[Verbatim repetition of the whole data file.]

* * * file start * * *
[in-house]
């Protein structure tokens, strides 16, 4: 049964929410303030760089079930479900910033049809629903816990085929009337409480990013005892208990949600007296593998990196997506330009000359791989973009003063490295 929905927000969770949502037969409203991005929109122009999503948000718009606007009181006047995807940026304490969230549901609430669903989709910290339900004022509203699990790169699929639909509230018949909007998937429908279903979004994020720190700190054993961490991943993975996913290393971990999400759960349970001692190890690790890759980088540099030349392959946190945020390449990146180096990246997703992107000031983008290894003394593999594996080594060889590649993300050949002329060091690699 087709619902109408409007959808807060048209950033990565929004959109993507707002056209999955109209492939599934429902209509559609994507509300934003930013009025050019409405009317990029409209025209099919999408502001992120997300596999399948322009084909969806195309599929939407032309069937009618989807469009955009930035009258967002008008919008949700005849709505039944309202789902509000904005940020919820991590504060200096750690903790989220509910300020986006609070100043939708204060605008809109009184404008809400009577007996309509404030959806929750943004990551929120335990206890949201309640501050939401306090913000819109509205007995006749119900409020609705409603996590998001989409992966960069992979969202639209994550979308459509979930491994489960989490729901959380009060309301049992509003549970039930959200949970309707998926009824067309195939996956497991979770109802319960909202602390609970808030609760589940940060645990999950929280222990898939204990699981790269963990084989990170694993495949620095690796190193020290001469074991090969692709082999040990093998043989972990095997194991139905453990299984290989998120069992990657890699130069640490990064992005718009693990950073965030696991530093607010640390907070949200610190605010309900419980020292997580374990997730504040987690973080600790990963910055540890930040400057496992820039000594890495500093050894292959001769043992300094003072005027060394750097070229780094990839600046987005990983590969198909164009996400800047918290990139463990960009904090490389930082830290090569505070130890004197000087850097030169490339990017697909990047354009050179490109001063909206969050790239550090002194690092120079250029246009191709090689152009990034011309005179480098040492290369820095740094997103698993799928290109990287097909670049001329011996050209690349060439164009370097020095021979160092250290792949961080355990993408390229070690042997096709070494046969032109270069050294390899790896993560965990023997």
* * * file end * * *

[in-house]
């Protein structure tokens, strides 16, 4: 049964929410303030760089079930479900910033049809629903816990085929009337409480990013005892208990949600007296593998990196997506330009000359791989973009003063490295 929905927000969770949502037969409203991005929109122009999503948000718009606007009181006047995807940026304490969230549901609430669903989709910290339900004022509203699990790169699929639909509230018949909007998937429908279903979004994020720190700190054993961490991943993975996913290393971990999400759960349970001692190890690790890759980088540099030349392959946190945020390449990146180096990246997703992107000031983008290894003394593999594996080594060889590649993300050949002329060091690699 087709619902109408409007959808807060048209950033990565929004959109993507707002056209999955109209492939599934429902209509559609994507509300934003930013009025050019409405009317990029409209025209099919999408502001992120997300596999399948322009084909969806195309599929939407032309069937009618989807469009955009930035009258967002008008919008949700005849709505039944309202789902509000904005940020919820991590504060200096750690903790989220509910300020986006609070100043939708204060605008809109009184404008809400009577007996309509404030959806929750943004990551929120335990206890949201309640501050939401306090913000819109509205007995006749119900409020609705409603996590998001989409992966960069992979969202639209994550979308459509979930491994489960989490729901959380009060309301049992509003549970039930959200949970309707998926009824067309195939996956497991979770109802319960909202602390609970808030609760589940940060645990999950929280222990898939204990699981790269963990084989990170694993495949620095690796190193020290001469074991090969692709082999040990093998043989972990095997194991139905453990299984290989998120069992990657890699130069640490990064992005718009693990950073965030696991530093607010640390907070949200610190605010309900419980020292997580374990997730504040987690973080600790990963910055540890930040400057496992820039000594890495500093050894292959001769043992300094003072005027060394750097070229780094990839600046987005990983590969198909164009996400800047918290990139463990960009904090490389930082830290090569505070130890004197000087850097030169490339990017697909990047354009050179490109001063909206969050790239550090002194690092120079250029246009191709090689152009990034011309005179480098040492290369820095740094997103698993799928290109990287097909670049001329011996050209690349060439164009370097020095021979160092250290792949961080355990993408390229070690042997096709070494046969032109270069050294390899790896993560965990023997």